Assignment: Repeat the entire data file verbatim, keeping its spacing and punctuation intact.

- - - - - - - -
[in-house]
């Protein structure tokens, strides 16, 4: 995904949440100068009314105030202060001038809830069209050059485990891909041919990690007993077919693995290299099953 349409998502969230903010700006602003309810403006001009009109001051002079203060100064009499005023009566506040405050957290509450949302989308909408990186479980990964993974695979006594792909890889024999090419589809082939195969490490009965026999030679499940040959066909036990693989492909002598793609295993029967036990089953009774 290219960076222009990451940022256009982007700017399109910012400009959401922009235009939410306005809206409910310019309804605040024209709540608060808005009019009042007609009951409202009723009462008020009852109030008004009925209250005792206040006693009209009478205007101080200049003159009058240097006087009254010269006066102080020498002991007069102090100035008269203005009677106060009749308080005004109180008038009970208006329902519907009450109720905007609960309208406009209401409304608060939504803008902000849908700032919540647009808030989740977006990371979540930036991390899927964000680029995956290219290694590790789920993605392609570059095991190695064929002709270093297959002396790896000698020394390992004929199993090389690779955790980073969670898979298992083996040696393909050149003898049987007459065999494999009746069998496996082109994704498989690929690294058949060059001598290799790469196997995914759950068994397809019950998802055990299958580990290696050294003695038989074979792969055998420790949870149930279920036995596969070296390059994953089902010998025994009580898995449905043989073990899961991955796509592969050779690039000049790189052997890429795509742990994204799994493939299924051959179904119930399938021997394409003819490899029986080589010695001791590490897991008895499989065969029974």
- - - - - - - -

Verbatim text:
[in-house]
């Protein structure tokens, strides 16, 4: 995904949440100068009314105030202060001038809830069209050059485990891909041919990690007993077919693995290299099953 349409998502969230903010700006602003309810403006001009009109001051002079203060100064009499005023009566506040405050957290509450949302989308909408990186479980990964993974695979006594792909890889024999090419589809082939195969490490009965026999030679499940040959066909036990693989492909002598793609295993029967036990089953009774 290219960076222009990451940022256009982007700017399109910012400009959401922009235009939410306005809206409910310019309804605040024209709540608060808005009019009042007609009951409202009723009462008020009852109030008004009925209250005792206040006693009209009478205007101080200049003159009058240097006087009254010269006066102080020498002991007069102090100035008269203005009677106060009749308080005004109180008038009970208006329902519907009450109720905007609960309208406009209401409304608060939504803008902000849908700032919540647009808030989740977006990371979540930036991390899927964000680029995956290219290694590790789920993605392609570059095991190695064929002709270093297959002396790896000698020394390992004929199993090389690779955790980073969670898979298992083996040696393909050149003898049987007459065999494999009746069998496996082109994704498989690929690294058949060059001598290799790469196997995914759950068994397809019950998802055990299958580990290696050294003695038989074979792969055998420790949870149930279920036995596969070296390059994953089902010998025994009580898995449905043989073990899961991955796509592969050779690039000049790189052997890429795509742990994204799994493939299924051959179904119930399938021997394409003819490899029986080589010695001791590490897991008895499989065969029974």